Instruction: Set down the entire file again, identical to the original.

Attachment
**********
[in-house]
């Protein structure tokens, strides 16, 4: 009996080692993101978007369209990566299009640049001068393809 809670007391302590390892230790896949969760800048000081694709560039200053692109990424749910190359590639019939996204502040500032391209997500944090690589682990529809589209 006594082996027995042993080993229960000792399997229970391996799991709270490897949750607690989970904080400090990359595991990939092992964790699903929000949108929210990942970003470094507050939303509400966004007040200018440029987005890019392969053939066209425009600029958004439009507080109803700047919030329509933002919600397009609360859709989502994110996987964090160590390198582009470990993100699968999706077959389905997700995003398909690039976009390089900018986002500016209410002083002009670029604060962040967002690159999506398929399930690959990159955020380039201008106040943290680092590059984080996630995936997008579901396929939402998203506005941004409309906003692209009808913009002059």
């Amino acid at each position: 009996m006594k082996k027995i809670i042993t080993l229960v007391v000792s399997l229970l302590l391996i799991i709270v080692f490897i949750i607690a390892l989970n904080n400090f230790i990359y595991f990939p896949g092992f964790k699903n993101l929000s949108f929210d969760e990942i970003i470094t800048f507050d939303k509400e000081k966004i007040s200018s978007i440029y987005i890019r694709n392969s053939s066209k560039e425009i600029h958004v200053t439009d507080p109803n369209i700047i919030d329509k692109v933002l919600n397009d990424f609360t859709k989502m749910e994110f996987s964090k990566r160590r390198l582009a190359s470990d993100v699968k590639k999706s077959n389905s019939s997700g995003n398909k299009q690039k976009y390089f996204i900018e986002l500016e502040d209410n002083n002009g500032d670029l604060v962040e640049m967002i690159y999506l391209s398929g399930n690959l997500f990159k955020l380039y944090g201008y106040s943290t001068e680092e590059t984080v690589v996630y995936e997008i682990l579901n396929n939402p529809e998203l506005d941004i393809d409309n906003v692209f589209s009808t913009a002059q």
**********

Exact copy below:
[in-house]
């Protein structure tokens, strides 16, 4: 009996080692993101978007369209990566299009640049001068393809 809670007391302590390892230790896949969760800048000081694709560039200053692109990424749910190359590639019939996204502040500032391209997500944090690589682990529809589209 006594082996027995042993080993229960000792399997229970391996799991709270490897949750607690989970904080400090990359595991990939092992964790699903929000949108929210990942970003470094507050939303509400966004007040200018440029987005890019392969053939066209425009600029958004439009507080109803700047919030329509933002919600397009609360859709989502994110996987964090160590390198582009470990993100699968999706077959389905997700995003398909690039976009390089900018986002500016209410002083002009670029604060962040967002690159999506398929399930690959990159955020380039201008106040943290680092590059984080996630995936997008579901396929939402998203506005941004409309906003692209009808913009002059």
């Amino acid at each position: 009996m006594k082996k027995i809670i042993t080993l229960v007391v000792s399997l229970l302590l391996i799991i709270v080692f490897i949750i607690a390892l989970n904080n400090f230790i990359y595991f990939p896949g092992f964790k699903n993101l929000s949108f929210d969760e990942i970003i470094t800048f507050d939303k509400e000081k966004i007040s200018s978007i440029y987005i890019r694709n392969s053939s066209k560039e425009i600029h958004v200053t439009d507080p109803n369209i700047i919030d329509k692109v933002l919600n397009d990424f609360t859709k989502m749910e994110f996987s964090k990566r160590r390198l582009a190359s470990d993100v699968k590639k999706s077959n389905s019939s997700g995003n398909k299009q690039k976009y390089f996204i900018e986002l500016e502040d209410n002083n002009g500032d670029l604060v962040e640049m967002i690159y999506l391209s398929g399930n690959l997500f990159k955020l380039y944090g201008y106040s943290t001068e680092e590059t984080v690589v996630y995936e997008i682990l579901n396929n939402p529809e998203l506005d941004i393809d409309n906003v692209f589209s009808t913009a002059q």